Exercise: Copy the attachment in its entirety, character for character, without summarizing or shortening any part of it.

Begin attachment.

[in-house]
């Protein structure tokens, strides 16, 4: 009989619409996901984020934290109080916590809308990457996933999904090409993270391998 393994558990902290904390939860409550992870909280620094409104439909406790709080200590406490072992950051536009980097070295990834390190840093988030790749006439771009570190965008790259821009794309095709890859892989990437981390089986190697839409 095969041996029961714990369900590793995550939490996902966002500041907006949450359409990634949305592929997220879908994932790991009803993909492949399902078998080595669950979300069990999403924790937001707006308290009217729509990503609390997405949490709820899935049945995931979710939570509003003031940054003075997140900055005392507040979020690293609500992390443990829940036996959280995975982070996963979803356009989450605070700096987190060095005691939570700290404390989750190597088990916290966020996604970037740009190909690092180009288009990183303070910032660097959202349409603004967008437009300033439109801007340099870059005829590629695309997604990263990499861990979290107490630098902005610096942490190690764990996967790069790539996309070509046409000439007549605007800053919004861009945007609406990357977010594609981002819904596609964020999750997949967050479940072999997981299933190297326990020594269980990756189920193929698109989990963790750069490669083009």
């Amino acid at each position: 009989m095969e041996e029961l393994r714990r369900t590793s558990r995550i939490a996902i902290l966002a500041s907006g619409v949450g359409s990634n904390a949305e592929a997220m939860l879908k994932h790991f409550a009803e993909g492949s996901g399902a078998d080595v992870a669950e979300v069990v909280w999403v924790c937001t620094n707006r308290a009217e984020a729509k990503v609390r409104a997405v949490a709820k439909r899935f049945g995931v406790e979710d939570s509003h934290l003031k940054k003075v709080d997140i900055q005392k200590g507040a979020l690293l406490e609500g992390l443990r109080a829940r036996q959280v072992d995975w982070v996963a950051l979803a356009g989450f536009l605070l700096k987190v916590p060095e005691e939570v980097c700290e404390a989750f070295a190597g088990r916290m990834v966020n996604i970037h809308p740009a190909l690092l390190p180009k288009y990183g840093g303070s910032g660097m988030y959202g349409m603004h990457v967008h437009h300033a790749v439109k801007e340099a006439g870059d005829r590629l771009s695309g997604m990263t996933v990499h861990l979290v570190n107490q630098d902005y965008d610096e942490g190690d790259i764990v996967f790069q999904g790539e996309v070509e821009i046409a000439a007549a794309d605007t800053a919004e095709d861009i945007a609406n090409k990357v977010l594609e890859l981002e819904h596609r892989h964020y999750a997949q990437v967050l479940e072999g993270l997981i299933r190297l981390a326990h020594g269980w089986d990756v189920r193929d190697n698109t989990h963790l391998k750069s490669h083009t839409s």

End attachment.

[in-house]
């Protein structure tokens, strides 16, 4: 009989619409996901984020934290109080916590809308990457996933999904090409993270391998 393994558990902290904390939860409550992870909280620094409104439909406790709080200590406490072992950051536009980097070295990834390190840093988030790749006439771009570190965008790259821009794309095709890859892989990437981390089986190697839409 095969041996029961714990369900590793995550939490996902966002500041907006949450359409990634949305592929997220879908994932790991009803993909492949399902078998080595669950979300069990999403924790937001707006308290009217729509990503609390997405949490709820899935049945995931979710939570509003003031940054003075997140900055005392507040979020690293609500992390443990829940036996959280995975982070996963979803356009989450605070700096987190060095005691939570700290404390989750190597088990916290966020996604970037740009190909690092180009288009990183303070910032660097959202349409603004967008437009300033439109801007340099870059005829590629695309997604990263990499861990979290107490630098902005610096942490190690764990996967790069790539996309070509046409000439007549605007800053919004861009945007609406990357977010594609981002819904596609964020999750997949967050479940072999997981299933190297326990020594269980990756189920193929698109989990963790750069490669083009």
């Amino acid at each position: 009989m095969e041996e029961l393994r714990r369900t590793s558990r995550i939490a996902i902290l966002a500041s907006g619409v949450g359409s990634n904390a949305e592929a997220m939860l879908k994932h790991f409550a009803e993909g492949s996901g399902a078998d080595v992870a669950e979300v069990v909280w999403v924790c937001t620094n707006r308290a009217e984020a729509k990503v609390r409104a997405v949490a709820k439909r899935f049945g995931v406790e979710d939570s509003h934290l003031k940054k003075v709080d997140i900055q005392k200590g507040a979020l690293l406490e609500g992390l443990r109080a829940r036996q959280v072992d995975w982070v996963a950051l979803a356009g989450f536009l605070l700096k987190v916590p060095e005691e939570v980097c700290e404390a989750f070295a190597g088990r916290m990834v966020n996604i970037h809308p740009a190909l690092l390190p180009k288009y990183g840093g303070s910032g660097m988030y959202g349409m603004h990457v967008h437009h300033a790749v439109k801007e340099a006439g870059d005829r590629l771009s695309g997604m990263t996933v990499h861990l979290v570190n107490q630098d902005y965008d610096e942490g190690d790259i764990v996967f790069q999904g790539e996309v070509e821009i046409a000439a007549a794309d605007t800053a919004e095709d861009i945007a609406n090409k990357v977010l594609e890859l981002e819904h596609r892989h964020y999750a997949q990437v967050l479940e072999g993270l997981i299933r190297l981390a326990h020594g269980w089986d990756v189920r193929d190697n698109t989990h963790l391998k750069s490669h083009t839409s």